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We know that most all nuts are really good for you, but in one study of pistachios a group of 44 men and women followed a diet where 20% of their calories consumed came from pistachios. When compared to a control group eating a diet without pistachios, neither group gained or lost weight, but the pistachio group had excellent results in the area of their cholesterol profile: their total cholesterol was down, their HDL levels (the good stuff) were up by about 25%, and their LDL levels (the bad stuff) was reduced as well. (Nutr Met & Card Dis. 2006;16:202-209)
While avocados are high in fat (mind you, good monounsaturated fats), research has shown that there's no risk of weight gain as long as they are used as the fat source in a calorie controlled diet. (Nutr 21 (2005) 67–75) That study did not show a change in cholesterol either way but there have been research articles supporting an improvement in the serum cholesterol profile in those folks eating avocados.
The most important study dates to 1996 where subjects were given an avocado rich diet and those healthy subjects in the test group showed a 16% decrease of total cholesterol level. Those in the study with high cholesterol showed a significant decrease of serum total cholesterol (17%), LDL-cholesterol (22%) and triglycerides (22%), and increase of HDL-cholesterol (11%) levels with the avocado diet, while no significant changes were noticed with the control diet. (Arch Med Res 1996 Winter;27(4):519-23)
We know that good quality fatty fish helps with cholesterol, but what about the oil that it is cooked in?
Researchers in the United Kingdom (Nutr 2006;22:1012-1024) recruited 134 men and women between the ages of 35 and 65 whose Body Mass Index was between 25 and 40 (overweight to obese), but otherwise healthy, to participate in a study comprised of a control group and four intervention groups. All groups had their height and weight measured, as well as their blood drawn at 12-week intervals throughout the 24-week study to check their cholesterol scores, particularly their triglycerides.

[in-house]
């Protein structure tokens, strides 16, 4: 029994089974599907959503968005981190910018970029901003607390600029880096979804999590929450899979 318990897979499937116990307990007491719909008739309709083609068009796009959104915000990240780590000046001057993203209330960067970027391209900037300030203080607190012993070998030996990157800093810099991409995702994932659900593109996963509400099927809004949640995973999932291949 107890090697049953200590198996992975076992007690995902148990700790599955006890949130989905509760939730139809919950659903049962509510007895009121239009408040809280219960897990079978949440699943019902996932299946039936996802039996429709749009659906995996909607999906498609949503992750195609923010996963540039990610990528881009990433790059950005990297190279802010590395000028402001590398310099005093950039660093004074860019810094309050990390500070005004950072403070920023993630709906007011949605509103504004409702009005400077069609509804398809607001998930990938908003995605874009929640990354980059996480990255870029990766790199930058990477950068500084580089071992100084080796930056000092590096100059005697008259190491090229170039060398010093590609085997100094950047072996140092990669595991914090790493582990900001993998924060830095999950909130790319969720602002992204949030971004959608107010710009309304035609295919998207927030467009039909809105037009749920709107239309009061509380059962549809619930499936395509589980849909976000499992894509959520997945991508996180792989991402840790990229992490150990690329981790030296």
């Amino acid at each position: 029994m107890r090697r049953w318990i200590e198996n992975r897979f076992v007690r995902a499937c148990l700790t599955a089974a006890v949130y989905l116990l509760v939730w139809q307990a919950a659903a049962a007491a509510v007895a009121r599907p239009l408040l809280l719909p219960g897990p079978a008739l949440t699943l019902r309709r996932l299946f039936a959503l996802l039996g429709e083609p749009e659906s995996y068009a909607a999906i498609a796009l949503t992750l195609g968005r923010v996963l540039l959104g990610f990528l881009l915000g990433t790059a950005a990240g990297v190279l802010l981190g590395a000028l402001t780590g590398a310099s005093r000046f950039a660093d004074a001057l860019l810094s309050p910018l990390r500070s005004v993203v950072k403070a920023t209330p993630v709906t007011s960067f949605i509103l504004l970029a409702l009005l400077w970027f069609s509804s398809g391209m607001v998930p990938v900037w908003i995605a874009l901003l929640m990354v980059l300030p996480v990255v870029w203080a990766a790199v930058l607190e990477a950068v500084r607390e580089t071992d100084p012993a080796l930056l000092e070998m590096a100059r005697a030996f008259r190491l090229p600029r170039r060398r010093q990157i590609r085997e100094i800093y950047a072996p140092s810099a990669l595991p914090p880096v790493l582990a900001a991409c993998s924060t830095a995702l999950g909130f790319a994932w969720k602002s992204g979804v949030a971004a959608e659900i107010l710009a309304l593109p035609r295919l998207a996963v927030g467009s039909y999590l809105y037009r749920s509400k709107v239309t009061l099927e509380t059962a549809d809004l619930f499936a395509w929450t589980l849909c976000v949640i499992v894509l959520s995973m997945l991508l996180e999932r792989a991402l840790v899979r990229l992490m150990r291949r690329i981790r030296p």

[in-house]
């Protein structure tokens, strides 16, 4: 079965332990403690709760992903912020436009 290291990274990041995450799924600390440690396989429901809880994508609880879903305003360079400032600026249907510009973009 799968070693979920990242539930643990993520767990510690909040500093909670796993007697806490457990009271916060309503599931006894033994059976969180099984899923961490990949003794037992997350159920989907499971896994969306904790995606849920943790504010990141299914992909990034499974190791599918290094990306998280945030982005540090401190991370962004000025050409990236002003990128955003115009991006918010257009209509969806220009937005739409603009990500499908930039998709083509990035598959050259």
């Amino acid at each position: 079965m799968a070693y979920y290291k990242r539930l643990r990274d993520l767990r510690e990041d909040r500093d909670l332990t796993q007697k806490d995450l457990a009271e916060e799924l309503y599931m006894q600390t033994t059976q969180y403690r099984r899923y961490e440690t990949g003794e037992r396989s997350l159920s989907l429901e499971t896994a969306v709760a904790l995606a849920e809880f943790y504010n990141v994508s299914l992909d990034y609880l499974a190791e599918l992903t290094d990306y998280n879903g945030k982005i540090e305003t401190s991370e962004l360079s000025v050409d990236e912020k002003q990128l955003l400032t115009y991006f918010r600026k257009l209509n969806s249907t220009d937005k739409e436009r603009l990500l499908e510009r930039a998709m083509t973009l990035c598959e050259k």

The control group continued to eat their normal diet throughout the study. The intervention groups received two servings of oily fish (such as salmon or mackerel) or white fish (cod, tuna, or shrimp) per week, along with cooking oils and spreads made of either sunflower oil or canola oil. The subjects completed dietary records on a regular basis to track their intake of the intervention foods. All groups contained about equal numbers of men vs. women and similar BMI levels.
Sometimes the study length makes a difference as well as what is being studied. The investigators found that the amount of time on the intervention diets had an impact on the effects of the change in diet. At 12 weeks, those on the oily fish and canola oil intervention had lower triglyceride levels than the white fish and sunflower oil group. At 24 weeks, however, the control group, the oily fish and canola oil group, and the oily fish and sunflower oil groups all had significantly lower triglycerides than the white fish and sunflower oil group.
So eating oily fish is key and not what you cook it in. In this and other studies, eating more oily fish such as salmon or mackerel has been shown to be better for you than white fish like tilapia or trout, but in this study it took a little more time to show that benefit in those using the sunflower oil to cook the oily fish.
One study that I love compared a "diet portfolio" of foods that have been shown in other studies to improve cholesterol. These were soy protein foods (such as soy milk and soy burgers), almonds, viscous fiber from oats, barley, psyllium, and the veggies eggplant and okra.
This diet made up of the "diet porfolio" of foods was compared head to head with a low saturated fat diet AND the drug lovastatin (brand name: Mevacor). LDL cholesterol was reduced a similar amount in the group eating the portfolio diet and those taking the drug. (Am J Clin Nutr 2005;81:380–7) That's amazing to me and fantastic that diet can have as much of an effect on your cholesterol as taking medication.
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